Exiled Honduran president Manuel Zelaya sought to increase pressure on his country’s interim government, promising to camp out across the border in Nicaragua with his supporters and urging Washington to slap tough sanctions on coup leaders.
Zelaya hugged and clasped hands with dozens of supporters who trickled in on foot to this mountain pass connecting Honduras and Nicaragua on Saturday. Yellow school buses shuttled the Hondurans to spend the night at a gymnasium in the nearby Nicaraguan town of El Ocotal before returning to the border yesterday.
The Honduran Defense Ministry posted a statement on the armed forces’ Web site saying that it supports “a solution to the problems our country is experiencing, through a process of negotiation within the framework of the San Jose accord,” a reference to a proposal made by Costa Rican President Oscar Arias during talks that ended in a stalemate.
Zelaya is demanding he be reinstated as president following the coup, which has been widely repudiated around the globe. The interim government of Roberto Micheletti has opposed Zelaya’s reinstatement as president, though not his return, and says that other compromises proposed by Arias are up to Honduras’ courts, congress and the national prosecutor investigating charges against the deposed president.
Zelaya, who was toppled by a military coup and flown into exile on June 28, on Saturday made his second symbolic trip in two days to this remote border crossing.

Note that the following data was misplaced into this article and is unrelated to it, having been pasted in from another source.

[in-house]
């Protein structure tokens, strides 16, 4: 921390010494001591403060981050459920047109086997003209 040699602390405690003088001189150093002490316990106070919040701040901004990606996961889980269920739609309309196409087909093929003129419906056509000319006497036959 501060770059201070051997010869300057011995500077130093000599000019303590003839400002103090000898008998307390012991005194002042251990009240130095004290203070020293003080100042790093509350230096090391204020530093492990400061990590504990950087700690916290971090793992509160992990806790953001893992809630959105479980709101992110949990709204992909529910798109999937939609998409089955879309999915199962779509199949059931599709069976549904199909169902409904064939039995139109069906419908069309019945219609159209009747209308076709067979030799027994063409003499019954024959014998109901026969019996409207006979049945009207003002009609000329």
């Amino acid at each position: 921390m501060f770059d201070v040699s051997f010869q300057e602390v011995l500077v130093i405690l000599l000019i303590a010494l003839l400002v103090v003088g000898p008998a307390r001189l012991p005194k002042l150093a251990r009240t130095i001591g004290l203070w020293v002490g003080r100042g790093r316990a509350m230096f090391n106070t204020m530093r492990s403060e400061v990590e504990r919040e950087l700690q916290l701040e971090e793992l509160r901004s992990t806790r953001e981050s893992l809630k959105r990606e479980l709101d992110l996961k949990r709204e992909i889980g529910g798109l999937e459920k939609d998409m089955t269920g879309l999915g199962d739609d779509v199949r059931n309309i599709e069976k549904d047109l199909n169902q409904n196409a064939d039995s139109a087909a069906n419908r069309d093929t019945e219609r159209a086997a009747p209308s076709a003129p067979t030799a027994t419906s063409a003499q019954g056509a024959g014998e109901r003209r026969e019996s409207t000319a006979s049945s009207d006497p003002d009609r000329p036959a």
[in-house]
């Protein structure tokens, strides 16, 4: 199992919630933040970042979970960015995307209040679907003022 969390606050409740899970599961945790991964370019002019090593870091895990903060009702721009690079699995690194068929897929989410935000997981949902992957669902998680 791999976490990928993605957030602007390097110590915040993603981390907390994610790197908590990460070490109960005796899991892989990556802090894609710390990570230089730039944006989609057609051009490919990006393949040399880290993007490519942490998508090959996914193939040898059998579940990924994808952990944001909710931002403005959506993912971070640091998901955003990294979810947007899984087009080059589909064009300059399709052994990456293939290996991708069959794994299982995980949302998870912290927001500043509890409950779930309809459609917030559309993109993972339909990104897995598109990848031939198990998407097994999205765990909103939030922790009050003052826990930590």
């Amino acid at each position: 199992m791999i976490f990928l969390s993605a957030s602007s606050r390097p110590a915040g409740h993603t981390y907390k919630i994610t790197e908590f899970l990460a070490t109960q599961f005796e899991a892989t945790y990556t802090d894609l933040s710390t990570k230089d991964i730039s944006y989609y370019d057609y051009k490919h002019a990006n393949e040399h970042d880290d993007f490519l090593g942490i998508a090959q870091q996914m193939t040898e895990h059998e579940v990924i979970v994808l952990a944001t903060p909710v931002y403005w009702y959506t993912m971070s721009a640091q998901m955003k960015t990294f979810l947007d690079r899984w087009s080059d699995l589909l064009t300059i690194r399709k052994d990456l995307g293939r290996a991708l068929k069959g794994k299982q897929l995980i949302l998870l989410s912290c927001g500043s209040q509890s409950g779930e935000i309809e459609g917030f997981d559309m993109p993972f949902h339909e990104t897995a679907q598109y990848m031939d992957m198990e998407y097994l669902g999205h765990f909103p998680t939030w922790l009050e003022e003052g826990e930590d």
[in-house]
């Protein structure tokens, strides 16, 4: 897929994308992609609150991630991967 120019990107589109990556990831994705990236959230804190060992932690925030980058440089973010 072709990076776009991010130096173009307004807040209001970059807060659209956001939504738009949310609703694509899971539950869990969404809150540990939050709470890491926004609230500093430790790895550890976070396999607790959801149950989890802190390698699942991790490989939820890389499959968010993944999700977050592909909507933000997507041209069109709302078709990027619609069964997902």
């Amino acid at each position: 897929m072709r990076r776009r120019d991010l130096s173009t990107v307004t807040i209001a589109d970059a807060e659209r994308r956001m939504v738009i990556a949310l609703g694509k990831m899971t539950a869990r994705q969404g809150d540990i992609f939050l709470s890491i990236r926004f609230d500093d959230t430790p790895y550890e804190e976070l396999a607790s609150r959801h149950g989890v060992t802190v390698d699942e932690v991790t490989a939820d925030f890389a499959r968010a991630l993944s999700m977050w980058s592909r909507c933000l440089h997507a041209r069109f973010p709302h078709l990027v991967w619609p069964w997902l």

Speaking through a megaphone, the 56-year-old deposed leader told his supporters that he would set up camp and demanded that his family in Honduras be allowed to meet him.
“We are going to stay here this afternoon, tonight and tomorrow,” he said.
By late Saturday, some 300 Zelaya supporters had gathered, many having sneaked across the border from Honduras using footpaths through the forest to avoid border guards and military roadblocks.
An evening curfew was in effect along the Honduran side of the border.
Zelaya said he would commute back and forth between the border crossing and El Ocotal and probably won’t try another border crossing like the brief, symbolic trip a few meters into Honduran territory he performed on Friday.
He said he feared soldiers would attack his supporters if he went any farther.
Soldiers did not approach Zelaya during the Friday crossing as he lifted a chain marking the frontier and took a few strides into Honduran territory, where the interim government has charged him with violating the Constitution and has vowed to arrest him. He retreated into Nicaragua less than 30 minutes later.
US Secretary of State Hillary Rodham Clinton called the trip “reckless” and said it would not help restore democratic and constitutional order.
Zelaya criticized the US government for not doing enough to restore him to power and Clinton for her comment. He urged Washington to impose tougher sanctions, targeting specific people involved in the coup.
US State Department spokesman P.J. Crowley said Zelaya intends to come to Washington tomorrow “for further discussions.” However, Zelaya said there has been no confirmation yet on whether he will meet with Clinton.
Meanwhile, a delegation of US lawmakers led by Republican Representative Connie Mack planned to start a fact-finding mission in Honduras over the weekend.